In this guide, you’ll learn all you need to know about it – what is geo-restriction, why it exists, how it works, why VPN and DNS are important for avoiding it and what are the best VPN services in 2019.
The Internet represents a profitable opportunity for companies that stream videos. The major part of population is knee-deep in the platform-industrial complex, spending a lot of money on different subscription services and platforms ranging from Amazon Prime to Netflix to Hulu to Apple Music.
Digital TV Research stated that video streaming subscriptions globally will rise by 409 million by 2023 to a total of 777 million. Despite the Internet being almost ever-present, geography still bounds us. There is a prevailing illusion that we’ve deleted national borders and that the world wide web is a place to freely share and enjoy content, regardless of where we are.
Geo-restriction is here to prove us otherwise. In this guide, you’ll learn all you need to know about it – what is geo-restriction, why it exists, how it works, why VPN and DNS are important for avoiding it and what are the best VPN services in 2019.
What is Geo-Restriction?
Geo-blocking or Geo-restriction is a process companies utilize to limit or block access to a part or the entirety of their online services and content for some users. The “geo” part is because the practice excludes individuals based on their physical location.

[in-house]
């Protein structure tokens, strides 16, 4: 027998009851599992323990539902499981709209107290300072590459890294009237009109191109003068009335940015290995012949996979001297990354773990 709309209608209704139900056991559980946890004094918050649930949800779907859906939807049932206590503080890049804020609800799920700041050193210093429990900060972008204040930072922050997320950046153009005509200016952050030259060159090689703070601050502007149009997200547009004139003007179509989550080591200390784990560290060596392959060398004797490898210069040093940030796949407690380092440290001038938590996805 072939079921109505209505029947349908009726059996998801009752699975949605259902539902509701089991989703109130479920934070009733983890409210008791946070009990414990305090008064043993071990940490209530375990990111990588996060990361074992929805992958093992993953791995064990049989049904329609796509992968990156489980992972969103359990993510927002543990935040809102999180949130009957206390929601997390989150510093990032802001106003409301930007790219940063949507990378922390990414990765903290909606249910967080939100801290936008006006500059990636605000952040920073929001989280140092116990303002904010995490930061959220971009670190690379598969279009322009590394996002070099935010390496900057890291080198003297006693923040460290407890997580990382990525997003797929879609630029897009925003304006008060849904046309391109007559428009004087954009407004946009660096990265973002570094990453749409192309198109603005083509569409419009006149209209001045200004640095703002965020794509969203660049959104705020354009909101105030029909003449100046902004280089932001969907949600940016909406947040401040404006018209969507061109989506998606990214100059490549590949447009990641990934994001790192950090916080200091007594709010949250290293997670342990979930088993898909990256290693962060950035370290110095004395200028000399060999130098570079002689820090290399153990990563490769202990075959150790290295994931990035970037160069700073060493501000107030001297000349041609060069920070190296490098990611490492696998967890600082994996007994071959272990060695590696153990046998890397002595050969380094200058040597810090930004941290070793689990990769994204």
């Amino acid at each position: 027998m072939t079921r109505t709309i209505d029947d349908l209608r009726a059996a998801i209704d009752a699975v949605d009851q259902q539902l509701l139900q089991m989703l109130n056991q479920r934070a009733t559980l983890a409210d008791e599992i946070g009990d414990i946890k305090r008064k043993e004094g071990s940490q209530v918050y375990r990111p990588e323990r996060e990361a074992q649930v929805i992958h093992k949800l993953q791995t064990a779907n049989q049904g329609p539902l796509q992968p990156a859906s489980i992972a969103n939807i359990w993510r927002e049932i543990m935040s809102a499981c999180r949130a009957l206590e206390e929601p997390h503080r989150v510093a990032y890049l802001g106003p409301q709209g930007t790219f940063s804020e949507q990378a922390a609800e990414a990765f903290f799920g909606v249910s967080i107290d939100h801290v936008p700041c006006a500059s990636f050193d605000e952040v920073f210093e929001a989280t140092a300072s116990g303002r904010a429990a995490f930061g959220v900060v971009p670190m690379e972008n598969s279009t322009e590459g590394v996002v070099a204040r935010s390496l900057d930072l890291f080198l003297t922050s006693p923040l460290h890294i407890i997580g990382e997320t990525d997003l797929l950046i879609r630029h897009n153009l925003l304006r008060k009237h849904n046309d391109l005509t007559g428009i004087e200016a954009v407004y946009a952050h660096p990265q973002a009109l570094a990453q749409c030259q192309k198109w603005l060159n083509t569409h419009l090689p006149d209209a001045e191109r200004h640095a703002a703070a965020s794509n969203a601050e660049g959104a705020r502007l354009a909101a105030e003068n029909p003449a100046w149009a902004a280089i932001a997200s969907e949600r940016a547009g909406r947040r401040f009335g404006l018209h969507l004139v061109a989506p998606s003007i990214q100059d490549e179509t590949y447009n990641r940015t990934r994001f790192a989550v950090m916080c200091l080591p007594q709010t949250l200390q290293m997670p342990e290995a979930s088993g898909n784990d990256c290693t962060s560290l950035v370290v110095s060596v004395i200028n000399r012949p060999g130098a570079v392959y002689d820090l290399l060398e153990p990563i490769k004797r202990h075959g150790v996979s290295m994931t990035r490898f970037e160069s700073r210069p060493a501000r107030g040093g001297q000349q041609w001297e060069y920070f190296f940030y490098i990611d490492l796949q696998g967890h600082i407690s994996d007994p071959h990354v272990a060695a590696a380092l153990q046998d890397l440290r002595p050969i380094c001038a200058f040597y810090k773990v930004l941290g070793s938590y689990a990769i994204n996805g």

For example, if you tried to access Hulu or Pandora Radio from outside the U.S, you would likely see a message like “the content/service isn’t available in your area”. This is geo-restriction, and it either disables you from accessing the platform or redirects you to your region’s version of the said website, often containing limited content.
The process works because streaming services can view your location when you access their website, and they want to protect content which is intended for particular regions only.
The rationale behind platforms implementing regional restrictions
The three biggest reasons for geo-blocking are:
- Licensing agreements.
- Marketing partners protection.
- Complying with the law.
Different nations have different standards as to what kind of content they allow to be viewed. In order to be able to work in other countries, many companies and platforms have to employ geo-restriction to disable accessing content which the government deemed inappropriate.
Major content providers such as Amazon Prime, Netflix, or HBO, often enforce geo-blocking since they have to follow strict content-related copyright regulations. In essence, content providers don’t always own the complete rights to all the content they provide, so it isn’t in their control whether or not they make it available worldwide, but rather to the legal rights holders.